From Cosmos magazine:
Evolution of platypus venom revealed
Wednesday, 4 July 2007
by Anya Weimann
SYDNEY: With a duck-like bill and a habit of laying eggs, the platypus is a strange mammal. Australian researchers have now uncovered the evolutionary basis of one of its most unusual features: its venom.
Both male and female platypus (Ornithorhynchus anatinus) are born with hind leg spurs, but only males produce a cocktail of venom there, which helps them compete with other males for mates and defend themselves against predators. The venom is powerful enough to kill dogs and though it is not fatal to humans, it can cause pain so intense that the victim is debilitated for weeks. …
The platypus venom study has come out of efforts to sequence the entire genome of the species. As the platypus is a monotreme – a primitive group that branched off early on in the mammalian tree of life – new insights on its genetic make-up could help us better understand mammalian evolution.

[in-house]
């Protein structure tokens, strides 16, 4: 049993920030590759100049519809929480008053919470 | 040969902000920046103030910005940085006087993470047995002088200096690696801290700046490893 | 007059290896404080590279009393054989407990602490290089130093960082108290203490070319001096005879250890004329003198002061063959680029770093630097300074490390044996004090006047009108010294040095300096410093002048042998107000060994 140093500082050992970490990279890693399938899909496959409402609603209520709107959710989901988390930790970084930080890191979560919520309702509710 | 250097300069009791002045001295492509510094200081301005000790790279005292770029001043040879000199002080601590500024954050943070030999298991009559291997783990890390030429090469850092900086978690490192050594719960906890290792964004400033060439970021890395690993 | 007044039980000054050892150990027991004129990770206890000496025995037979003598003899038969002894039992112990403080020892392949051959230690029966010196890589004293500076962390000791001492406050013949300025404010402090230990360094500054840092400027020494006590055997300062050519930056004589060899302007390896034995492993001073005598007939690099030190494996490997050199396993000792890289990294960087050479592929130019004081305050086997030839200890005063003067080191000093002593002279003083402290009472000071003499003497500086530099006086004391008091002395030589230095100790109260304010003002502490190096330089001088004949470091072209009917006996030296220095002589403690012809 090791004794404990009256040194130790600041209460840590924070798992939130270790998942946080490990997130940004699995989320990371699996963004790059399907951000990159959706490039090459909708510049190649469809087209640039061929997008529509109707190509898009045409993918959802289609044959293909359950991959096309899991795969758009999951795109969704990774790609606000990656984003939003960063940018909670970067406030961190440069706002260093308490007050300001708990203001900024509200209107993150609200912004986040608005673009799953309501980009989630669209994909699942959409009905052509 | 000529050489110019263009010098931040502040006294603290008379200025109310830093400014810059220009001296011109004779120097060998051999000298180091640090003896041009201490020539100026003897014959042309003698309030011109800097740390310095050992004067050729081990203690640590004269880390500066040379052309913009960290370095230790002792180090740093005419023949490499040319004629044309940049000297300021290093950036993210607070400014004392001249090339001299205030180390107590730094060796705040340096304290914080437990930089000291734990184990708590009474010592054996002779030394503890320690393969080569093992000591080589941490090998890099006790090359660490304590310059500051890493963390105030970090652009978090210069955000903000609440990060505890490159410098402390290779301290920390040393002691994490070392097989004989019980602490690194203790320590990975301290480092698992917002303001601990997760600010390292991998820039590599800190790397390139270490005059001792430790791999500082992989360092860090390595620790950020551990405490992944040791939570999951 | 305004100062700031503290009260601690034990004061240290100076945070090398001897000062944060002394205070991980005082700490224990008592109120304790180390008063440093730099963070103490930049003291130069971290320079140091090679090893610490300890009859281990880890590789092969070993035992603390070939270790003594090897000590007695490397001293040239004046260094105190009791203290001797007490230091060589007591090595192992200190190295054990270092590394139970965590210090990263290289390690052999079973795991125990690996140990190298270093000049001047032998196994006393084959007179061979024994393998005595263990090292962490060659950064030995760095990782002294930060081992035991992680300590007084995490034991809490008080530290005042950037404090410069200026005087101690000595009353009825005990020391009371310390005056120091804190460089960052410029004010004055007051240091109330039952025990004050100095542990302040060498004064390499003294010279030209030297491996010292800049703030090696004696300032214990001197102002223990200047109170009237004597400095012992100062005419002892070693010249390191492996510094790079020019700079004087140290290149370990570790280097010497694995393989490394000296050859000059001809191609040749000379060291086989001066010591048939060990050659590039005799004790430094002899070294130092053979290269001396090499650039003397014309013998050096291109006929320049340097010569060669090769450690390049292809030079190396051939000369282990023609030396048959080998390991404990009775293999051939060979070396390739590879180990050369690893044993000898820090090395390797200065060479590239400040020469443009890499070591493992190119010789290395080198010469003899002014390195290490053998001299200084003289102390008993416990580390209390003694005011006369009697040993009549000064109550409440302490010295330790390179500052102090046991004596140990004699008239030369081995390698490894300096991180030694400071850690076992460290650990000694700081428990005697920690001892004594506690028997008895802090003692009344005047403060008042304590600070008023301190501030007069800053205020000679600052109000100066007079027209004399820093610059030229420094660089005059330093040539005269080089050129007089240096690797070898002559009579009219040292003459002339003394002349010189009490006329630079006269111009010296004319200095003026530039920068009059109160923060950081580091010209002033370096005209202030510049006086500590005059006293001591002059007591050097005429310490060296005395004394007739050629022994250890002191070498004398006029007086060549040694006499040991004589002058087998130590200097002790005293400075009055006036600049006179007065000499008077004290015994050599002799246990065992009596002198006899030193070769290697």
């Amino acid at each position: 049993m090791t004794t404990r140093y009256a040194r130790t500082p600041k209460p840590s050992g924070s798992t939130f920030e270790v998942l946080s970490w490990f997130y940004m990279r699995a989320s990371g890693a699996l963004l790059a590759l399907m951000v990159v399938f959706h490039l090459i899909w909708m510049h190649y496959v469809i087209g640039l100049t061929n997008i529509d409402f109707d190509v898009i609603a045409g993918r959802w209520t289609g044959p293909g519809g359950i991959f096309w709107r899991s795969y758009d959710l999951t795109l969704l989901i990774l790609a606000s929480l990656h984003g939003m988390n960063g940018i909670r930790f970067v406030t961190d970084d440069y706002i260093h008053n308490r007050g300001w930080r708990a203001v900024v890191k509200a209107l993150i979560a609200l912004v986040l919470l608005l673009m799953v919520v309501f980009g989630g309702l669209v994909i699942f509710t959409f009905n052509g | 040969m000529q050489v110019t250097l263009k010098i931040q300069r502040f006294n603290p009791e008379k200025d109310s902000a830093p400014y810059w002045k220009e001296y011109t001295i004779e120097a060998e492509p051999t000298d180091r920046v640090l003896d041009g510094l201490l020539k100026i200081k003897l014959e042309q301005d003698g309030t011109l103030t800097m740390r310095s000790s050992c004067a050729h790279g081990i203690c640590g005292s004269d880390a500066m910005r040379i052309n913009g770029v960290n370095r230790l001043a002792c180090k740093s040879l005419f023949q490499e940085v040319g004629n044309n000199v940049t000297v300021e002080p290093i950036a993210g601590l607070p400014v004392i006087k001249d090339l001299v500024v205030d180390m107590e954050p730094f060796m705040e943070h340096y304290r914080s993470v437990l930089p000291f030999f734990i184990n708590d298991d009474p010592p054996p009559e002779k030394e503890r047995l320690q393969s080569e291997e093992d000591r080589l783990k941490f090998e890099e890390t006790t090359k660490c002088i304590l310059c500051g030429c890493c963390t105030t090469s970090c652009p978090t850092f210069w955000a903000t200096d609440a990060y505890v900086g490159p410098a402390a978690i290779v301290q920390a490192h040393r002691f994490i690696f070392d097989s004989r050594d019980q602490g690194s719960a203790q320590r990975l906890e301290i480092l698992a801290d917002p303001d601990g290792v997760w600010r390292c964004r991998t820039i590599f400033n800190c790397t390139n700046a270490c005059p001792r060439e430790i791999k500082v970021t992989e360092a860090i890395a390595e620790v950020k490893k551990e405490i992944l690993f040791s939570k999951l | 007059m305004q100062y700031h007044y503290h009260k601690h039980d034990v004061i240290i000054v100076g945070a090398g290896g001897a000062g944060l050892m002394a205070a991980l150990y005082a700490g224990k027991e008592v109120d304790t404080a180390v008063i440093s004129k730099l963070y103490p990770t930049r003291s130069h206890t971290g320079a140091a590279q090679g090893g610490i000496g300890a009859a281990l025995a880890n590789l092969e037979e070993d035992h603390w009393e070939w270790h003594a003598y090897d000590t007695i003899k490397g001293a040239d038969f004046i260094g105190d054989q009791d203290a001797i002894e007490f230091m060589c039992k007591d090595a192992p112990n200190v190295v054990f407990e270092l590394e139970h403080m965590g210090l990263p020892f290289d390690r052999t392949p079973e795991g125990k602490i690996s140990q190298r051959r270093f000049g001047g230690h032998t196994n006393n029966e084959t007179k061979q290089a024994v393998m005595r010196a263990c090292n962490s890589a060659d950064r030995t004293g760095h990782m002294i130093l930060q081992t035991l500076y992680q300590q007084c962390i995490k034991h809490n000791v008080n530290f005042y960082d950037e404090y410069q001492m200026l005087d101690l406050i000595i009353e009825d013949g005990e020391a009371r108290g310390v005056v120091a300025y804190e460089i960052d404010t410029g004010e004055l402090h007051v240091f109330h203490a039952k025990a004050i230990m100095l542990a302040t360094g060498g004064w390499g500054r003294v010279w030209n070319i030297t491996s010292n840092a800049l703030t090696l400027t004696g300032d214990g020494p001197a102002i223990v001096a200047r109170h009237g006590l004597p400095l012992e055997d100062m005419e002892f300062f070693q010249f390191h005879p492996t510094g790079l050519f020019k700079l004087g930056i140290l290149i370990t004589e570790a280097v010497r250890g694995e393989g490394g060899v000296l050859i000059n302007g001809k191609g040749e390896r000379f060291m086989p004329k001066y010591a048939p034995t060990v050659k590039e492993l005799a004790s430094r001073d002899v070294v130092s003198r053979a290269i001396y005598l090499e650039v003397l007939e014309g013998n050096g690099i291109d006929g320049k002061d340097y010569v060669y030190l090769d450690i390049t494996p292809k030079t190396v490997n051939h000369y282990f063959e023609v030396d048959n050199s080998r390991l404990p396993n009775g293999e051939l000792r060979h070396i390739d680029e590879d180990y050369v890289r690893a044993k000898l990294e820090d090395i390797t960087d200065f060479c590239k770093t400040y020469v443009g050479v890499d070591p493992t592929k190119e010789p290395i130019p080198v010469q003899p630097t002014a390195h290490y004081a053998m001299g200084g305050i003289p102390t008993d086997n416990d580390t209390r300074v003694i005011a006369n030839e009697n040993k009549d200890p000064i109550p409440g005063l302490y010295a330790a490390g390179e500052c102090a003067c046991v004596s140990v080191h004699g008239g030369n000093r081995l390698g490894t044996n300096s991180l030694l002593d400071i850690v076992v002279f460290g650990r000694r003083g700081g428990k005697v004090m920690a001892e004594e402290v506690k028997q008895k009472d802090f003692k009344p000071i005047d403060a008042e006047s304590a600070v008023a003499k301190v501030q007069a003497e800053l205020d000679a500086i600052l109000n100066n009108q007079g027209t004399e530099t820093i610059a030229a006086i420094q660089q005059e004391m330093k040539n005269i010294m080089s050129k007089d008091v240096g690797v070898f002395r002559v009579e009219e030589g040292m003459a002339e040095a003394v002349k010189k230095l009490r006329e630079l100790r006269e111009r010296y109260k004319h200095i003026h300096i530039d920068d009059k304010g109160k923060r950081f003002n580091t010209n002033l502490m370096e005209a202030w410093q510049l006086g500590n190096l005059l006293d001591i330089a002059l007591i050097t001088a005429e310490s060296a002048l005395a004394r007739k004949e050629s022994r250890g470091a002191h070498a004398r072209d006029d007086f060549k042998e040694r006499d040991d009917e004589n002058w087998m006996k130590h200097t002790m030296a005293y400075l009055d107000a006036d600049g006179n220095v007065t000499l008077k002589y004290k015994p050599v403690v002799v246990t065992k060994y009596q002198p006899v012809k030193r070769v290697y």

Earlier this year, researchers published the genome of the South American opossum (Monodelphis domestica) the first marsupial to be sequenced. Other marsupial genome projects such as the Tammar wallaby (Macropus eugenii), representing the kangaroo family, are also underway.
Platypus ancestry: here.
Pygmy-possum hibernation: here.
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